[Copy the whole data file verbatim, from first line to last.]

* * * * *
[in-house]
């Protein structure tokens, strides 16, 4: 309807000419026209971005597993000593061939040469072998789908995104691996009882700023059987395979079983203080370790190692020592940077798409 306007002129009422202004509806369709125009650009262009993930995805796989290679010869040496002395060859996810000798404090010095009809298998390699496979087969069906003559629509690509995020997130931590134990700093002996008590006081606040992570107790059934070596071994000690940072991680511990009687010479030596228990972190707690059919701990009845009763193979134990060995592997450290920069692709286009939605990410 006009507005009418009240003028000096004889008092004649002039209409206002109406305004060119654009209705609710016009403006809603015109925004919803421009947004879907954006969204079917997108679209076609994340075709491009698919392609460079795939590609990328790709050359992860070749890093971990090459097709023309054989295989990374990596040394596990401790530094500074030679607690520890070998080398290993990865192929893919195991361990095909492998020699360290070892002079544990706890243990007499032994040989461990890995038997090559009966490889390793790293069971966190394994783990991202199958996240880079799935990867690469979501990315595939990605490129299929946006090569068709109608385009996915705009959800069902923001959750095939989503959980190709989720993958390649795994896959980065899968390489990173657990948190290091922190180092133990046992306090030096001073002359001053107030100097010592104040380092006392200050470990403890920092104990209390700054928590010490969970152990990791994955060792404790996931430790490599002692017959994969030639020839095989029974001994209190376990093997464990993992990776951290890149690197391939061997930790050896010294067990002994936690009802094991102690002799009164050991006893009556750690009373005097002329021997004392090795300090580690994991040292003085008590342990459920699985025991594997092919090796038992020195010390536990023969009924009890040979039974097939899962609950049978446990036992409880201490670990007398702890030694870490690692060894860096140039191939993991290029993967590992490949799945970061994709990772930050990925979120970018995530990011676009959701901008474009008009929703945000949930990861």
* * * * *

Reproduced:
[in-house]
């Protein structure tokens, strides 16, 4: 309807000419026209971005597993000593061939040469072998789908995104691996009882700023059987395979079983203080370790190692020592940077798409 306007002129009422202004509806369709125009650009262009993930995805796989290679010869040496002395060859996810000798404090010095009809298998390699496979087969069906003559629509690509995020997130931590134990700093002996008590006081606040992570107790059934070596071994000690940072991680511990009687010479030596228990972190707690059919701990009845009763193979134990060995592997450290920069692709286009939605990410 006009507005009418009240003028000096004889008092004649002039209409206002109406305004060119654009209705609710016009403006809603015109925004919803421009947004879907954006969204079917997108679209076609994340075709491009698919392609460079795939590609990328790709050359992860070749890093971990090459097709023309054989295989990374990596040394596990401790530094500074030679607690520890070998080398290993990865192929893919195991361990095909492998020699360290070892002079544990706890243990007499032994040989461990890995038997090559009966490889390793790293069971966190394994783990991202199958996240880079799935990867690469979501990315595939990605490129299929946006090569068709109608385009996915705009959800069902923001959750095939989503959980190709989720993958390649795994896959980065899968390489990173657990948190290091922190180092133990046992306090030096001073002359001053107030100097010592104040380092006392200050470990403890920092104990209390700054928590010490969970152990990791994955060792404790996931430790490599002692017959994969030639020839095989029974001994209190376990093997464990993992990776951290890149690197391939061997930790050896010294067990002994936690009802094991102690002799009164050991006893009556750690009373005097002329021997004392090795300090580690994991040292003085008590342990459920699985025991594997092919090796038992020195010390536990023969009924009890040979039974097939899962609950049978446990036992409880201490670990007398702890030694870490690692060894860096140039191939993991290029993967590992490949799945970061994709990772930050990925979120970018995530990011676009959701901008474009008009929703945000949930990861």